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Informed decisions and maternal health literacy could reduce caesarean section numbers

Following the “Conference on WHO recommendations on non-clinical interventions to reduce unnecessary caesarean section”, held on 13–14 December 2018 in Tbilisi, Georgia, 2 experts give their perspectives on the alarming increase in caesarean sections (C-sections) in the WHO European Region. Professor Giuseppe Benagiano from the Sapienza University of Rome and Dr Nino Berdzuli, Programme Manager for Sexual and Reproductive, Maternal and Newborn Health at WHO/Europe have followed the rise of the use of C-sections over the years.

Over the past 150 years, C-sections have evolved from being a surgical procedure of last resort to save the life of the baby, to an operation that is now being performed on as many as 50% of all pregnant women, even when it is not medically necessary.

However, as health literacy among expectant mothers increases, many women have begun to reconsider the negative health risks associated with C-sections, such as spontaneous preterm birth, uterine rupture, excessive maternal bleeding for mothers, and a higher risk of asthma and obesity for children.

Overreliance on C-sections

Doctors have traditionally opted for C-section deliveries because they are easier to plan and control, making them more convenient for doctors, particularly when compared to unscheduled and often lengthy natural deliveries. Doctors and hospitals also have financial motivations for preferring C-sections.

“In Europe, sometimes a hospital gets reimbursed at a higher rate for a caesarean-section delivery, and as such, it’s difficult to discourage the procedure and potentially reduce the hospital’s revenue by promoting natural birth,” said Professor Giuseppe Benagiano.

“Over-reliance on caesarean sections presents issues for medical education that can lead to a lack of training in the clinical skills necessary to manage complications during instrumental delivery,” said Dr Nino Berdzuli.

The situation has created what is now being described as something of a medical perfect storm: “You’re going to pay the doctor and hospital more, the doctors will worry less in the controlled clinical setting of such a common surgical procedure, and they will complete the surgery in an hour,” said Benagiano.

Research shows that while national rates for C-sections in 2000–2015 remained below 20% of all deliveries in parts of northern Europe, they increased to nearly 50% in several countries in south-eastern Europe.

At the same time, a recent study of Italian women shows that despite caesarean rates in Italy being relatively high, up to 80% of Italian women would choose to give birth naturally. Many women in Italy said they chose C-sections, instead of natural birth, because they were influenced by their obstetricians.

Health literacy for more informed decisions

“I believe that it’s our duty to educate our fellow obstetricians and gynaecologists because so many of them are using the procedure because it’s convenient and can be conducted in a controlled setting. If women are allowed to make their own informed decision after receiving the full information, we may be able to turn the tide,” said Benagiano.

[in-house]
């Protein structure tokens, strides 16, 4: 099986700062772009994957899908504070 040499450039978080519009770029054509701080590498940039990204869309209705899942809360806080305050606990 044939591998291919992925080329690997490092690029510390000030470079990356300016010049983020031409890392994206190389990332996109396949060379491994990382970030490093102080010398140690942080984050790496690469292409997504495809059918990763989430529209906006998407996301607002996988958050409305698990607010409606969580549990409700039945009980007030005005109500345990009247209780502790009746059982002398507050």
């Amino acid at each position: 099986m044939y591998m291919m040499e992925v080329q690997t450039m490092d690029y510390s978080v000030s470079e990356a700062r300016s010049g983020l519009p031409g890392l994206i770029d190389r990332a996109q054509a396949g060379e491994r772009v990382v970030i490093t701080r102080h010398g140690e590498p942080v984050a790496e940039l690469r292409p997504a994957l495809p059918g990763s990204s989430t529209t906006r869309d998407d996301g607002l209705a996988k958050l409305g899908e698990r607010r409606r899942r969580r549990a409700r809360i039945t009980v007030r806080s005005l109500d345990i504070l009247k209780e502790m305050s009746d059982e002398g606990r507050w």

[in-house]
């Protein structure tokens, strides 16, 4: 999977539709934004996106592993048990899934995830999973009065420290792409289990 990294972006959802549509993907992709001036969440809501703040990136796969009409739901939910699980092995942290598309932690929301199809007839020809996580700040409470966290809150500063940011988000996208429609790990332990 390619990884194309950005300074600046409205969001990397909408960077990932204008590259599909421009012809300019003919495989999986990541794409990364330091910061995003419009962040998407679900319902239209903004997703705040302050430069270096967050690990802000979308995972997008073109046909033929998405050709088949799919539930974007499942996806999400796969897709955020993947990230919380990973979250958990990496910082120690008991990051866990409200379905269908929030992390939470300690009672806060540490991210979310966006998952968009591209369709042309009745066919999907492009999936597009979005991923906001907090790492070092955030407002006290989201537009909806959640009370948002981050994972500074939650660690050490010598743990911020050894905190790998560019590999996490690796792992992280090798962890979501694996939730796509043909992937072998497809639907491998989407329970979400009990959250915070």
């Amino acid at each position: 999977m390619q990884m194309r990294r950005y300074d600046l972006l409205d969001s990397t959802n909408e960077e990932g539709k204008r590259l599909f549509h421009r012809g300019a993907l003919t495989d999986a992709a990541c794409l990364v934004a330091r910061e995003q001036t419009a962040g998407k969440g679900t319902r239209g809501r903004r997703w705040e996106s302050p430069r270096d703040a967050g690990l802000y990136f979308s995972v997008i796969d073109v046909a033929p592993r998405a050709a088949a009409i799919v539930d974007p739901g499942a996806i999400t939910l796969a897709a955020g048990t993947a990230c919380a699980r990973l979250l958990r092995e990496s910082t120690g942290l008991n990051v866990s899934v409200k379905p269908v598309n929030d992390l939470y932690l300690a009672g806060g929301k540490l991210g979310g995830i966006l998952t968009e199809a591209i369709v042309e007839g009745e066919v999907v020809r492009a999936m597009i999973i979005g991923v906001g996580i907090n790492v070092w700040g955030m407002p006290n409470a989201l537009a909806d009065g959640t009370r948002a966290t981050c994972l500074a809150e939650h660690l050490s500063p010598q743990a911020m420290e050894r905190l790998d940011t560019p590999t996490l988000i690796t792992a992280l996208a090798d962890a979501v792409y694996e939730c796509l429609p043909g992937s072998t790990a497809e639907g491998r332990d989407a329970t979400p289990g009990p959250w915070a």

Health literacy among women is also increasing, which means they are learning more about birth and that can be empowering for them, he said. They are asking for educational tools such as childbirth training workshops, booklets and decision-aids, and this will ultimately help them to make informed decisions, according to Benagiano.

“Supporting a woman’s right to make health-care decisions for herself is very important. But it is imperative that health-care professionals disclose the risks and benefits of the mode of delivery, explaining options. These should be discussed with the woman tirelessly throughout the antenatal period to allow the woman to absorb all of the information and be able to make an informed decision,” said Dr Berdzuli.

The operation remains vital when complications occur during birth, but once C-section rates climb higher than 10%, there is no evidence to suggest that the procedure helps to reduce maternal and newborn mortality, according to WHO.

On the contrary, the surgery can lead to complications and should be conducted only when medically necessary, especially since it can lead to excessive bleeding and the need for hysterectomy for women, and the increased risk of admission to neonatal intensive care units for children.

“Many women have been conditioned into believing that they will experience less pain and have a fast recovery from the procedure. They also believe that it might be best for the baby, so unless we show that this is untrue, we cannot win this debate,” said Benagiano.

 About health literacy

People need to acquire the knowledge, skills and information to make healthy choices, such as about the food they eat and the health-care services they need. In order to make these choices, they need access to opportunities, and assurance of an environment where people can demand further policy actions to further improve their health.

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